A bench cooling efficiency test is one of several tests that can be applied to an intercooler when I get the opportunity. With a Neuspeed FMIC for the GTI /R available to me an airflow test was performed to confirm previous results, and now the bench cooling test is being conducted.
Previously details about the bench cooling efficiency test were described. Briefly recapping, a controlled hot air source delivers air through the intercooler with a temperature probe positioned at the outlet to record the conditioned air temperature. Airflow rate is controlled by a flow bench. After heating for two minutes a cooling fan is turned on and ambient air is blown across the cooling fins of the intercooler.
At three minutes time the hot air source is removed. The outlet temperature is recorded for the duration of the test.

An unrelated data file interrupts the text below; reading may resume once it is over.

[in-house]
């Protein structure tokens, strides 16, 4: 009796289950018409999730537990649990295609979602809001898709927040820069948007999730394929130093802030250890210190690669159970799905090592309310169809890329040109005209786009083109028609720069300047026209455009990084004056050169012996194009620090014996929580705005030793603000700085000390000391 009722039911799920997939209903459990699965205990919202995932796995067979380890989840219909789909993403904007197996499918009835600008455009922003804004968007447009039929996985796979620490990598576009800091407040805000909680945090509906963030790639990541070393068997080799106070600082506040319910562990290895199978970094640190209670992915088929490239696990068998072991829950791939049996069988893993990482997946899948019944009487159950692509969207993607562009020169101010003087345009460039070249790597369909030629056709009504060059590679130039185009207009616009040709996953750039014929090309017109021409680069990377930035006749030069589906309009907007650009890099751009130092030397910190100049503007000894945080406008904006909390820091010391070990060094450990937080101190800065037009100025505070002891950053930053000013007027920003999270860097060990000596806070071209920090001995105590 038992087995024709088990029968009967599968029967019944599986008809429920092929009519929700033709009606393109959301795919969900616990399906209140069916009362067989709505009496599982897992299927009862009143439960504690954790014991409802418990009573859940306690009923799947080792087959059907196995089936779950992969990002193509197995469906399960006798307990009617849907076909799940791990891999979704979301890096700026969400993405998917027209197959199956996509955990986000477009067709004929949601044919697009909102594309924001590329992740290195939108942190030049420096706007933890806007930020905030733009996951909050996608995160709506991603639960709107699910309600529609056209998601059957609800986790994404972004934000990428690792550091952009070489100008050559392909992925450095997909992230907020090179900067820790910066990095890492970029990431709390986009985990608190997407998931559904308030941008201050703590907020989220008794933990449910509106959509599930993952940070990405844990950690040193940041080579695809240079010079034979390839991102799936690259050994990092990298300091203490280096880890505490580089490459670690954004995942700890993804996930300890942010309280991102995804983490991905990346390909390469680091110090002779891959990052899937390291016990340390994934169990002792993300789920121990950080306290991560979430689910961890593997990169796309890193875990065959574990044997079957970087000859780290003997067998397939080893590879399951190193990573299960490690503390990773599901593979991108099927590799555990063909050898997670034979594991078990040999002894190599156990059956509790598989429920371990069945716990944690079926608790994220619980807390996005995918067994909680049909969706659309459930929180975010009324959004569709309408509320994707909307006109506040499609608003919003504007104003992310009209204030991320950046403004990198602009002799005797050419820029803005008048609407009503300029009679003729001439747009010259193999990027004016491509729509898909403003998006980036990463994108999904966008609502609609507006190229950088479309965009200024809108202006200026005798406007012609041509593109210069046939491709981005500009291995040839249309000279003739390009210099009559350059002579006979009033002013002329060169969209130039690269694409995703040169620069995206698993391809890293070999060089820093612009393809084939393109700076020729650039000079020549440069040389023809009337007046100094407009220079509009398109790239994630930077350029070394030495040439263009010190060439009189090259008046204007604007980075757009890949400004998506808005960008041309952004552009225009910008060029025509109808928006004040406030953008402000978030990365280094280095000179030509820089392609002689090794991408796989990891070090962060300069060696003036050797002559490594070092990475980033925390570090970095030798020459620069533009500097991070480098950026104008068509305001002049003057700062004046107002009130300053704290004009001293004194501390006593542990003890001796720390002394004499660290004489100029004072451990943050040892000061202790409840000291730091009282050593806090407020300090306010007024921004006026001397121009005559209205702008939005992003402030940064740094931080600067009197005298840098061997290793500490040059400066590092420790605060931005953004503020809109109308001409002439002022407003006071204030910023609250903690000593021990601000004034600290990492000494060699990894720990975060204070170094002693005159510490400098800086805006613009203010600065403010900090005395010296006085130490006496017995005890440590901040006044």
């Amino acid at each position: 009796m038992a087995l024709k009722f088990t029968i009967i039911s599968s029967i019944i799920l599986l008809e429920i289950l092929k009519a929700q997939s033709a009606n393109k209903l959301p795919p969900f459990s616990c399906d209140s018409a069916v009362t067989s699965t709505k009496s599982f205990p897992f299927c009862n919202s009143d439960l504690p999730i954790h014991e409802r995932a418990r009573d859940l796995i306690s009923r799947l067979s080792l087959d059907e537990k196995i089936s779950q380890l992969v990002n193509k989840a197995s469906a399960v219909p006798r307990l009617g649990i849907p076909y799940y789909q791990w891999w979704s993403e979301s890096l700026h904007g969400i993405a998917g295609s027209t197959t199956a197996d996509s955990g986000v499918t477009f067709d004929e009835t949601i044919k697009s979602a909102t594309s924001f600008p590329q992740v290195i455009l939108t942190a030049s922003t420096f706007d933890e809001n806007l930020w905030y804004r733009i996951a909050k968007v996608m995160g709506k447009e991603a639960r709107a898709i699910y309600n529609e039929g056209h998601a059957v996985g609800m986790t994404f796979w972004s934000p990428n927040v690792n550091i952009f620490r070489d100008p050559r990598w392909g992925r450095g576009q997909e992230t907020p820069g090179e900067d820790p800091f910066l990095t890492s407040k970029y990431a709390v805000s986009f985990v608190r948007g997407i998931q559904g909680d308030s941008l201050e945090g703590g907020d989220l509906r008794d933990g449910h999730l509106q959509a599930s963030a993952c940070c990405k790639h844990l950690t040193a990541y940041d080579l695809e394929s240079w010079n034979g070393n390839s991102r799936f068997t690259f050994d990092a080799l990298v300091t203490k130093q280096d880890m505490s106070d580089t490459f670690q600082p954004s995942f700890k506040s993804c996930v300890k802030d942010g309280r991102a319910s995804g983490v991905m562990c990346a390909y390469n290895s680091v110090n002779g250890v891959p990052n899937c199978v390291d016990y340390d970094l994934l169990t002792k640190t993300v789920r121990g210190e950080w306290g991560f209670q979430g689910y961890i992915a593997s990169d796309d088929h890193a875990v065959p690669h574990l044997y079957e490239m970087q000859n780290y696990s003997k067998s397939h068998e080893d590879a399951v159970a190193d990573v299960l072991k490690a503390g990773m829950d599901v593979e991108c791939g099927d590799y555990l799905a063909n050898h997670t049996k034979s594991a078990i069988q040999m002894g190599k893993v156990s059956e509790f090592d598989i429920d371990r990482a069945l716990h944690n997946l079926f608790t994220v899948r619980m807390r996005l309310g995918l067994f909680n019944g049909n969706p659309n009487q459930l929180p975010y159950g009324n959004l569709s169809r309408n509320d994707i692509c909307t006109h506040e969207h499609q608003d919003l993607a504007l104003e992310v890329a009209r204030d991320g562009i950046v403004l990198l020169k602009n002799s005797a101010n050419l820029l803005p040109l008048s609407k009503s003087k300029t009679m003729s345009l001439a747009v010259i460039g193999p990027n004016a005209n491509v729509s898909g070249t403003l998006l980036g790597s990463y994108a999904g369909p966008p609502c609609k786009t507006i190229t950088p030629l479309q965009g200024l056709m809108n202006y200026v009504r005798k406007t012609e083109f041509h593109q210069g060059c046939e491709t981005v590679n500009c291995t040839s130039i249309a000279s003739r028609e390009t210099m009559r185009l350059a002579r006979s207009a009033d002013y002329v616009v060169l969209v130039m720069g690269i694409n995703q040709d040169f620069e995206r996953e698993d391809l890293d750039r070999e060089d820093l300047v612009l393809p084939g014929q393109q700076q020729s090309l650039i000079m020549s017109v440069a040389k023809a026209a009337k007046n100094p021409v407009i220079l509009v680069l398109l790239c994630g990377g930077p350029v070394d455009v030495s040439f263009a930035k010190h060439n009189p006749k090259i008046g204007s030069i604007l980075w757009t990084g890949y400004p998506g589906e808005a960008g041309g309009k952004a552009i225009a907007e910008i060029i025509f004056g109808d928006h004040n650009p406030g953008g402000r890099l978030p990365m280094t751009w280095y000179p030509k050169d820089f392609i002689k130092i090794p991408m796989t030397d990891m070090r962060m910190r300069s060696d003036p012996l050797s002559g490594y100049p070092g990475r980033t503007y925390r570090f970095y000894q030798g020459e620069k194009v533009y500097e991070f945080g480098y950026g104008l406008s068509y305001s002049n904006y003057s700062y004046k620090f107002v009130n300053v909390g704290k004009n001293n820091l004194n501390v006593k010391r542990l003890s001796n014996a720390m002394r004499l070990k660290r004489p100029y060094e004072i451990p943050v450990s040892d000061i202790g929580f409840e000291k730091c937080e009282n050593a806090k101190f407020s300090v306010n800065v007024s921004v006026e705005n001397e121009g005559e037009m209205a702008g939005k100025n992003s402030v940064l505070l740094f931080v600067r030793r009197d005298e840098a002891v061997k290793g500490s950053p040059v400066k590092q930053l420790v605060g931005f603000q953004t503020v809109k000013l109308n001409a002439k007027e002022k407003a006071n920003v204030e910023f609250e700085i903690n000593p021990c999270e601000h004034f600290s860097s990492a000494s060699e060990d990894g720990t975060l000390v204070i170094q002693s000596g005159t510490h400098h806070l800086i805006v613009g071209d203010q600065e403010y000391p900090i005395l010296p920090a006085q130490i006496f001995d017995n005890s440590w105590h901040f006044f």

The Neuspeed outlet air temperature varied as shown in the chart. Also shown is the stock GTI intercooler measurements.
Test results from the Majesty bicooler, Vibrant 12810 FMIC, ARM Motorsport FMIC, and PTE FMIC are added and shown on the next chart:
Combining the bench airflow and bench cooling results produces the following composite chart:
Testing the Neuspeed on the bench for cooling efficiency reminded me of the Anger character from the movie Inside Out.
It hung with the larger Vibrant and ARM Motorsports ICs for about the first minute and a half keeping the outlet air temperature under 5 degF over ambient. Then it started to warm up, and once that happens the outlet temperature rose more rapidly than the other FMICs. (Other than the PTE which is unique among the products tested in that it heats relatively quickly but begins cooling with the heat source still active.)
Turning the cooling fan on has a slight affect on slowing the rise rate. The time elapsed to show a downward trend is on par with the Vibrant FMIC.
The Neuspeed cools well for the size for short duration at the expense of airflow.
Note: Cooling and airflow results from bench testing conditions don’t necessarily correlate to results under operating conditions. Airflow has previously been shown to correlate well to operating pressure drop, but it is unknown how cooling results from the bench would compare with results on the road.